Memories is an impressive production made up of three very different short films from some of the leading names in anime. First up is Magnetic Rose, directed by Koji Morimoto of Animatrix fame. How a simulation program triggers the memories of the explorers and gets mixed with synthetic memories is done in a very intriguing form. Much of the story takes place to a soundtrack of beautiful opera music such as that of Puccini, since it’s the soundtrack what gives depth to the happenings here told.
Stink Bomb is purely entertaining. Right from the start, we as viewers connect with the poor pharmaceutical researcher we see before us and his plight throughout this very comical and incredulous short. Stink Bomb being the more lighthearted of the three. While still maintaining a grim reality, and almost eerie sense of setting, using a more modern day look, and music. Otomo’s anti-war statement in Cannon Fodder closes out the film with a subtle bit of thought-provocation about a city whose entire purpose is the firing of cannons at an unknown enemy. It is the most thought provoking, and its style is completely apart from popular animation styles of today. The most intersting part is that the movie is one cut- meaning the backrground flows entirely throughout the movie without the scene in front us chaging suddenly.
After watching Memories, I couldn’t help but feel that Otomo has positioned himself as something of a satirist in the world of manga and anime. The animation is unlike anything I’ve ever seen from Otomo, and full of sweeping single-cut shots that give you chills. Stink Bomb is unabashedly stereotypical. The Japanese General is short and feisty while the U.S. General is a cool and constructed on a massive scale. The Japanese would like to destroy the weapon’s courier, America would prefer to capture the subject. It really makes you think about our cross cultures and the stereotypes that come along with it.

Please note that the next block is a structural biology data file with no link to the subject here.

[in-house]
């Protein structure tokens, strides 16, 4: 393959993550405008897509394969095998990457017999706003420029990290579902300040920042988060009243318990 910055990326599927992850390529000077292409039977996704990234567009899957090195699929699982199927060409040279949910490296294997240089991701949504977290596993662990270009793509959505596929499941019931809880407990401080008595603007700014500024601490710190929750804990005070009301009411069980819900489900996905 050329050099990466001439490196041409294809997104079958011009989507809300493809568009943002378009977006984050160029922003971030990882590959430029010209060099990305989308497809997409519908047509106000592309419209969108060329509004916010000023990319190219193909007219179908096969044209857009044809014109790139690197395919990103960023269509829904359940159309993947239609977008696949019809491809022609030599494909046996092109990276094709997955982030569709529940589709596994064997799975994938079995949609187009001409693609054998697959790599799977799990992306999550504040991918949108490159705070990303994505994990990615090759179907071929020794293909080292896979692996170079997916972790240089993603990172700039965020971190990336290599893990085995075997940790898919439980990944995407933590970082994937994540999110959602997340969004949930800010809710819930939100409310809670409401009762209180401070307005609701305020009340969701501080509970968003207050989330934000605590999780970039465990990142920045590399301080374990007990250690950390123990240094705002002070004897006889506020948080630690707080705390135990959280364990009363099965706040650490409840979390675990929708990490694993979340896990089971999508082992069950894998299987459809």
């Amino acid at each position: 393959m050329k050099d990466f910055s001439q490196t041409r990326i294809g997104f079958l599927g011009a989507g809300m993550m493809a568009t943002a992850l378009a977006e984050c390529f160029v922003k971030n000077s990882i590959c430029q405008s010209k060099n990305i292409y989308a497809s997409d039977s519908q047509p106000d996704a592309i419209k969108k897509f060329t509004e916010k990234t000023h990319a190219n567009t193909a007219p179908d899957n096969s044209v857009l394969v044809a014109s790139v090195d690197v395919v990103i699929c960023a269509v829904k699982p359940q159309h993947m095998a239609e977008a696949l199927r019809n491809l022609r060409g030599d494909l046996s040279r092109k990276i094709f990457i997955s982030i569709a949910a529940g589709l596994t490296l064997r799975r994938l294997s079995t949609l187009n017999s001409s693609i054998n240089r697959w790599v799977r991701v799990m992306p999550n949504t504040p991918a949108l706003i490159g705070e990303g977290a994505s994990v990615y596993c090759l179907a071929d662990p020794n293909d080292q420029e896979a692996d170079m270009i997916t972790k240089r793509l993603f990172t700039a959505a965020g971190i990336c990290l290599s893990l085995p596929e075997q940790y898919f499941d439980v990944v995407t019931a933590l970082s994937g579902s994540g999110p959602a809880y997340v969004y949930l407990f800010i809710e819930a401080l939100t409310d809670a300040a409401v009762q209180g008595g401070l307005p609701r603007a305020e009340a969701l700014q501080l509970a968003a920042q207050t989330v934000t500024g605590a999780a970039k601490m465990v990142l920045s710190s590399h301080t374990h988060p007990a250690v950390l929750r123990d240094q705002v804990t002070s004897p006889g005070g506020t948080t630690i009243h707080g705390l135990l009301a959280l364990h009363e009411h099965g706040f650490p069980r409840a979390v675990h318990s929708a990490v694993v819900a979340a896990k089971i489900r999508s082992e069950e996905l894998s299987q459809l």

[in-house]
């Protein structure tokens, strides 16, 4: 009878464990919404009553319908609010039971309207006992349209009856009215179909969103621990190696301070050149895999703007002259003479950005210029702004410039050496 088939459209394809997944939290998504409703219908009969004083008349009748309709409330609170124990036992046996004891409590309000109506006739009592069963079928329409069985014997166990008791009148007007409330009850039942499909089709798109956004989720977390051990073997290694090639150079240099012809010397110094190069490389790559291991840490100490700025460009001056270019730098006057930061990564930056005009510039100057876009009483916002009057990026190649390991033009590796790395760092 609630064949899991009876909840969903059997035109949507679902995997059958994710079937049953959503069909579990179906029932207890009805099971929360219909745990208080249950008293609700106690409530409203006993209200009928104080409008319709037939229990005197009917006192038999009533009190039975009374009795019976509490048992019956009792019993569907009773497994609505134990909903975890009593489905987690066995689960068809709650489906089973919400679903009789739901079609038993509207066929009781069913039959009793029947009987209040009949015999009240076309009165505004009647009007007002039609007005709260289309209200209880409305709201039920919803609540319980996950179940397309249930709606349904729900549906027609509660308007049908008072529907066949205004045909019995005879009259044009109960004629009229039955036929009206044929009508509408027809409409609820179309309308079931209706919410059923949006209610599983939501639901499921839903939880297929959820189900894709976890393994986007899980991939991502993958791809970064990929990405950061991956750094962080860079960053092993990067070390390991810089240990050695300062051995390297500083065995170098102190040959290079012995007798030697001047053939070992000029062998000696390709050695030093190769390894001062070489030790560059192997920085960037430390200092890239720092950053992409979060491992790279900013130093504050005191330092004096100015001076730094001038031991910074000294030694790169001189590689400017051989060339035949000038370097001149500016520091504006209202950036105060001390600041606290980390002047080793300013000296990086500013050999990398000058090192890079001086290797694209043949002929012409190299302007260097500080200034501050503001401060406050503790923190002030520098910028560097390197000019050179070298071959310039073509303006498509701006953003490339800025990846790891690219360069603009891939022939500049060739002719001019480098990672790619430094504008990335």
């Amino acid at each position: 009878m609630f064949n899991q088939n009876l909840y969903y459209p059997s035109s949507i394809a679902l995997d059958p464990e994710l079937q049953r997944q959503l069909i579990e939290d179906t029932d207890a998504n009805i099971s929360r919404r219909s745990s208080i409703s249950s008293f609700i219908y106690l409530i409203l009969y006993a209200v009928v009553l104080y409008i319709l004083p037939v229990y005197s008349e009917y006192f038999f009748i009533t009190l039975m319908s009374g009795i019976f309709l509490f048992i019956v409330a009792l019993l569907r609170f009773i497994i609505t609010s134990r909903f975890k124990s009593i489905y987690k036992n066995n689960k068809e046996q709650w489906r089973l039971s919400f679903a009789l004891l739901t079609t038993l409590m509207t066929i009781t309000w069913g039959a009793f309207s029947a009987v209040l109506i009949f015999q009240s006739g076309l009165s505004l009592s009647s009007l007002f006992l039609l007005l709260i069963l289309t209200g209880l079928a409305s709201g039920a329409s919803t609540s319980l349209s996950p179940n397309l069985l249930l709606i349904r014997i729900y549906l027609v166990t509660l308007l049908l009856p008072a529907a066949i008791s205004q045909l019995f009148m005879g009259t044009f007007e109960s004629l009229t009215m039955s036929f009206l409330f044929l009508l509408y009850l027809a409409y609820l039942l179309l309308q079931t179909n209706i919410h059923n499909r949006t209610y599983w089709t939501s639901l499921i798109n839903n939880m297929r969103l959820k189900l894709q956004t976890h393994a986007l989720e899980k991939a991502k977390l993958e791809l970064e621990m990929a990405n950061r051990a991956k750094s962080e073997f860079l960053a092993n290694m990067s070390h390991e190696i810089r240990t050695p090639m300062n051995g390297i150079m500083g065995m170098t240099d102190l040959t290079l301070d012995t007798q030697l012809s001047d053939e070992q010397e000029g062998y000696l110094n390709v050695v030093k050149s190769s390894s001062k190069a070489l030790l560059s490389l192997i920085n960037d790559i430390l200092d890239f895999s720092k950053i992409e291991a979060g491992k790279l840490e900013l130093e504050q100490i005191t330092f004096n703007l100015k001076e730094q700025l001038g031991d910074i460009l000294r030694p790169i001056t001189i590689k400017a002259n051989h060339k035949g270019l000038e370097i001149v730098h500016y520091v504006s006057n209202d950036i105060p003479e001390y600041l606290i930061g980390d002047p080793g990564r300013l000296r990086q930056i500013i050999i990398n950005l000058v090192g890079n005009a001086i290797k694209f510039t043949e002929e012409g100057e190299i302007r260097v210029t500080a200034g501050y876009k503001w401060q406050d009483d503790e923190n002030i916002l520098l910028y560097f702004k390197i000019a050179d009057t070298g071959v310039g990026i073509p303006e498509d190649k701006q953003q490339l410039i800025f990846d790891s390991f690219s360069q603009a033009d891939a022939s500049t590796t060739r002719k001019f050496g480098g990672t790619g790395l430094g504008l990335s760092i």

This film is unique in that it is really three smaller movies blended together to create one of theatre length. I expected them to all be intertwined, and in a way they are, only in substance if not in plot or characters as I had imagined. The common denominator across these stories is that they make you think. This is not the typical anime, with a hero fighting against the evil guys. Instead we find stories that have many layers and messages for the viewer to discover and ponder. Not to ruin the specifics of some of the shorts’ details, but the poignancy of the piece hits home though when the boy does asks his father who it is they are fighting. This exemplifies the wonderful ability of Otomo to not only be a great master in animation, but a relevant storyteller as well. If you are a newcomer to anime, this is the perfect introduction to what anime can do. The films are based around a narrative structure that will help anchor down western-raised audiences who might be skeptical concerning the validity of an animated feature.